Cambridgeshire Churches

Knapwell, All Saints

the ascetic tower of Knapwell

This is one of the most beautiful settings in the county. The churchyard is hidden down a little track lined by horse chestnuts. We rode through the green tunnel for a few hundred metres and then emerged into a cradle of woods and water meadows: very bucolic.

Sadly, All Saints is not a very beautiful church. Aside from the Perpendicular tower what we see now is from 1866, the work of William Fawcett who also rebuilt Longstowe St Mary.

It's not even the first rebuilding: the medieval church had become ruinous by 1753 and the chancel had to be completely rebuilt.

The tower is part of a group thought to have been built by the same mason around 1400: the others are Barton, Caldecote, Coton and Hatley St George. This is by far the plainest of them: it is unbuttressed, and completely unadorned save for a slightly raised stone in the middle of the west parapet. The corners are of stone, but the faces themselves are filled with very crumbly sand-coloured mortar. Despite its plainness, I quite liked the tower: it is pleasingly ascetic.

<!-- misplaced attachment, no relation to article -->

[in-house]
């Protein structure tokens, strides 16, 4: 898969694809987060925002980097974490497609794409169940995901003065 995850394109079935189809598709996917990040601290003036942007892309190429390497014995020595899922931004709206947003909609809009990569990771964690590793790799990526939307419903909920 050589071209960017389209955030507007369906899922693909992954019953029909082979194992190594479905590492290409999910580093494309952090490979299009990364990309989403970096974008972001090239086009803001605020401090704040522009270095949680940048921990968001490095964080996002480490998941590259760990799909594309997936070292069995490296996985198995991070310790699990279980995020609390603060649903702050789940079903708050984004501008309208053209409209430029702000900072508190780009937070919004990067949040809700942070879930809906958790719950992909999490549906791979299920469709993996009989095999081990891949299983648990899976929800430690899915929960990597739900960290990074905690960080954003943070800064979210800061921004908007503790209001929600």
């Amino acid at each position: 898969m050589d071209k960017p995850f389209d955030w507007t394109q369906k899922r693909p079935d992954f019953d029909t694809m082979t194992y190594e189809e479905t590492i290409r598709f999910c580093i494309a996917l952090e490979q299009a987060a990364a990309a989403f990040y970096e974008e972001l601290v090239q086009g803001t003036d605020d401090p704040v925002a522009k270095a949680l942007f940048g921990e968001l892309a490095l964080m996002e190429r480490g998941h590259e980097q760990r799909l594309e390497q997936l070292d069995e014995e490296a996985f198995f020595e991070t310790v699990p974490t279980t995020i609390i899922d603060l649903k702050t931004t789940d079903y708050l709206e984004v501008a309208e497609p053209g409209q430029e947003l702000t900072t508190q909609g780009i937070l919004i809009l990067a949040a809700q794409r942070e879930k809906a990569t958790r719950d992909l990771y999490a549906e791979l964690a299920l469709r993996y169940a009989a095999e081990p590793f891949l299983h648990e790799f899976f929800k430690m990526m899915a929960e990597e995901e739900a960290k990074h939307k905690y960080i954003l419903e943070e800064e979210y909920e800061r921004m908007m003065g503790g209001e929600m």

lowering skies and a victorian apse

On the east face, we can see the old roofline, which was much higher than the current nave. I'm afraid I don't like Fawcett's work very much. Mark has almost persuaded me that I was too harsh about Longstowe, but I'm convinced that I don't like All Saints.

The nave is effectively just a box, built of reddish brown fieldstones and pebbles set into concrete. Plain horizontal courses of dressed stone provide the only real decoration of the outside surface - one is about six feet above the ground, the other another four feet above that.

At the east end is a rather perfunctory rounded apse, and on the south side there is a gable that forms a truncated transept. The window is quite elegant, and must light the interior quite nicely.

There's no porch to speak of, just a stone frame around the south door. The designer has obviously tried to evoke a grander structure - the frame widens near the bottom to simulate corner buttresses - but since the whole thing is only about a foot deep, it's a rather futile effort.

spring arriving at Knapwell

The church was locked, and there wasn't even a noticeboard giving the name of the church, much less any details about keyholders. So, feeling disgruntled, we left All Saints to sleep in its green valley, and headed to bigger and better things at Elsworth.

All Saints is kept locked, without any information about keyholders.

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